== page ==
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8 Struggles You’ll Face When You Start Your First Real Graduate Job

Being the newbie at work is never an easy task. And that’s never more accurate than when your new job in your first proper, real-world, do-something-wrong-and-there’ll-be-consequences, graduate job.

The first few weeks are nerve-wracking, you want to prove to the people who hired you that you’re capable of doing your job, but as the newbie, chances are you won’t have a clue what you’re doing for a little while. Then there’s that terrible work/life balance that gets thrown horribly out of whack.

1. Not wanting to make an idiot of yourself.

You’ll probably spend most of your first week apologising to people for forgetting their names, asking where you can find the toilet, double checking where to file important documents and generally feeling like you don’t know anything.

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via giphy.com

2. Trying to figure out how to show initiative without getting things wrong.

You probably want to show that your employers haven’t wasted their time hiring you and prove that you have the initiative to do your job properly and independently… but of course if you act on your own initiative straight away you might end up making a mistake.

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via giphy.com

3. The horrible feeling that everybody else is more qualified than you.

You’re probably acutely aware that everybody around you is far more experienced than you are, and there’s a part of you that thinks you’ll never catch up.

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via giphy.com

4. Feeling like a useless member of the team.

When everybody around you knows what they’re doing and can get on with their job, it’s easy to feel a bit like you’re a waste of space. You cringe every time you have to ask for help.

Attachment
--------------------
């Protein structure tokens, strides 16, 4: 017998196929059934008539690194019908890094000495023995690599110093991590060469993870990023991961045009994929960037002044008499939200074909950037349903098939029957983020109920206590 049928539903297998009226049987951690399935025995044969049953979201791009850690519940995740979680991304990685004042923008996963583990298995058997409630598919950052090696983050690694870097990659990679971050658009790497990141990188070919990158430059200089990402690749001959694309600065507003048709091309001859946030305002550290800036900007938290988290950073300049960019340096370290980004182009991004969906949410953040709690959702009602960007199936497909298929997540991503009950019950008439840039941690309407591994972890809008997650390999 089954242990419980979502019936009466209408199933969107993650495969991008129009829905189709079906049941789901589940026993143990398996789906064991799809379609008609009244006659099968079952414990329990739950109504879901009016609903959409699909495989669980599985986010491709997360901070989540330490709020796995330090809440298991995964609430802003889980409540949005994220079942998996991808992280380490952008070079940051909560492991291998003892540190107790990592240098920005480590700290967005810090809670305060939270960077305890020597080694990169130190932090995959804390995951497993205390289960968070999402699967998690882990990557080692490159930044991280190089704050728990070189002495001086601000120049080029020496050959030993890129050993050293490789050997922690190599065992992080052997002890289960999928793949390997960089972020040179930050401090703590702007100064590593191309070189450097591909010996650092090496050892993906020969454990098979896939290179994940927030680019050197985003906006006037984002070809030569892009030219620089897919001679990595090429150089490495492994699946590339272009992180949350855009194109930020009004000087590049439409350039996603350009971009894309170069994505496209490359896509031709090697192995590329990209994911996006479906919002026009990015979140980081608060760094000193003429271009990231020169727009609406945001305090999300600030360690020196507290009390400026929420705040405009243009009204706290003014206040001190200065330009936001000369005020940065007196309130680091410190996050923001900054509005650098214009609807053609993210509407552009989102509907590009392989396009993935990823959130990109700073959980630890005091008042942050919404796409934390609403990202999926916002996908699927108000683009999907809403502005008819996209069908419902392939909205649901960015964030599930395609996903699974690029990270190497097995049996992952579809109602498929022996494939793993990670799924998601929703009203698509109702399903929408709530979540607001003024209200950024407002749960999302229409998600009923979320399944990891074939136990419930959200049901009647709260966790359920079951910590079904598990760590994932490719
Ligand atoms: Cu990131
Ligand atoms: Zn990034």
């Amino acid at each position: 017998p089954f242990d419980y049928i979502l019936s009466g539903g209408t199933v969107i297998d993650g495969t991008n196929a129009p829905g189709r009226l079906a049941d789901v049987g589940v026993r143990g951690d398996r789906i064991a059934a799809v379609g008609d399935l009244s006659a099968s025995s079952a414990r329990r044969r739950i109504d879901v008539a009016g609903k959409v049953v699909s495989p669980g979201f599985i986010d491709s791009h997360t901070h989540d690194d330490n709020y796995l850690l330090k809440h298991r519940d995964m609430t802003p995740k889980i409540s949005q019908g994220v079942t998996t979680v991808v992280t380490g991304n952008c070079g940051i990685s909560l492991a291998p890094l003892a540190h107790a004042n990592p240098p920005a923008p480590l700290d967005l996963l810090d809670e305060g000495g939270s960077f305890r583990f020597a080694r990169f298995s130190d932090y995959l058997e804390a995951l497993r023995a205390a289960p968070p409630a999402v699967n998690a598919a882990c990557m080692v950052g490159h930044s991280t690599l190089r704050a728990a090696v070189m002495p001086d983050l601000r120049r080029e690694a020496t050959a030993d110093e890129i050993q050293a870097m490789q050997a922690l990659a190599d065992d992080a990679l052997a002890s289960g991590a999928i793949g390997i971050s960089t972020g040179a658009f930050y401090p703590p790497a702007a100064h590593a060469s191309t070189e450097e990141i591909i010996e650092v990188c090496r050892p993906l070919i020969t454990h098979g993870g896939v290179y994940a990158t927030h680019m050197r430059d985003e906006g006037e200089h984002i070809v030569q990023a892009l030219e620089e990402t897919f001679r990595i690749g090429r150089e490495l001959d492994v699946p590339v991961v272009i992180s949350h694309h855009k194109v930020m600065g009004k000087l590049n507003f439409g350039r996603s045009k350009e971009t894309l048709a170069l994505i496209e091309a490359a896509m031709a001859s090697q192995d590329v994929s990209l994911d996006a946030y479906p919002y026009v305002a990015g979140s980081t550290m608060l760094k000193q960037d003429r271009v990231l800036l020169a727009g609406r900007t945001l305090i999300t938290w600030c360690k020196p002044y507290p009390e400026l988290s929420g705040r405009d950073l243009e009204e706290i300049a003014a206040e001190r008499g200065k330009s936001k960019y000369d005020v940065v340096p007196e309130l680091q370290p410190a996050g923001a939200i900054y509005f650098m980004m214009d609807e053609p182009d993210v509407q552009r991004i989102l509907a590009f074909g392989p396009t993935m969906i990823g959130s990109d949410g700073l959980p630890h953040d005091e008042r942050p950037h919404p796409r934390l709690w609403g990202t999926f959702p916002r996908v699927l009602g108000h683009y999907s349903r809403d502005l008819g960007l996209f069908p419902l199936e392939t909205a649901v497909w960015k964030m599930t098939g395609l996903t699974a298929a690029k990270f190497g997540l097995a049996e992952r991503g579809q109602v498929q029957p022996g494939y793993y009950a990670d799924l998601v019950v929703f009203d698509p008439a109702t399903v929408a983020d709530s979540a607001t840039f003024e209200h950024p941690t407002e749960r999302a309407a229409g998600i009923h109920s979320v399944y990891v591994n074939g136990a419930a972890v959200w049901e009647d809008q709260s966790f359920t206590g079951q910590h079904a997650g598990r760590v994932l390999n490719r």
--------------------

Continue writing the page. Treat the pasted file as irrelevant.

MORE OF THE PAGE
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via giphy.com

5. Realising that you have more casual clothes than you’ll ever need.

When you’re wearing smart clothes five days a week you quickly realise that the wardrobe and chest of drawers that used to house your ripped skinny jeans and slogan t-shirts will be overrun by suits, ties, formal dresses and black shoes. Lots of black shoes.

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via giphy.com

6. Getting paid a lot more… but having no time to spend it.

If this is your first full-time, salaried job, you’re probably earning a lot more than you used to. The only downside is that you never have any time left to spend it any more. (At least you can save up for important adult things… like bills).

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via giphy.com

7. Dealing with the fact that you’re going to have to get out of bed, get ready, and go to work early every single morning for the rest of your life from now on.

And with only 20 days holiday a year instead of the 20 weeks you got at uni.

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via giphy.com

8. And the upsetting realisation that you’ve officially joined the real world.

Let’s face it; you’ve worked your way up through the education system to get here and now you’ve finally arrived. Suddenly you feel that this is probably where you’re going to be for some time to come.

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via giphy.com

Time to crack open the wine and count down to retirement… only 55 years to go!

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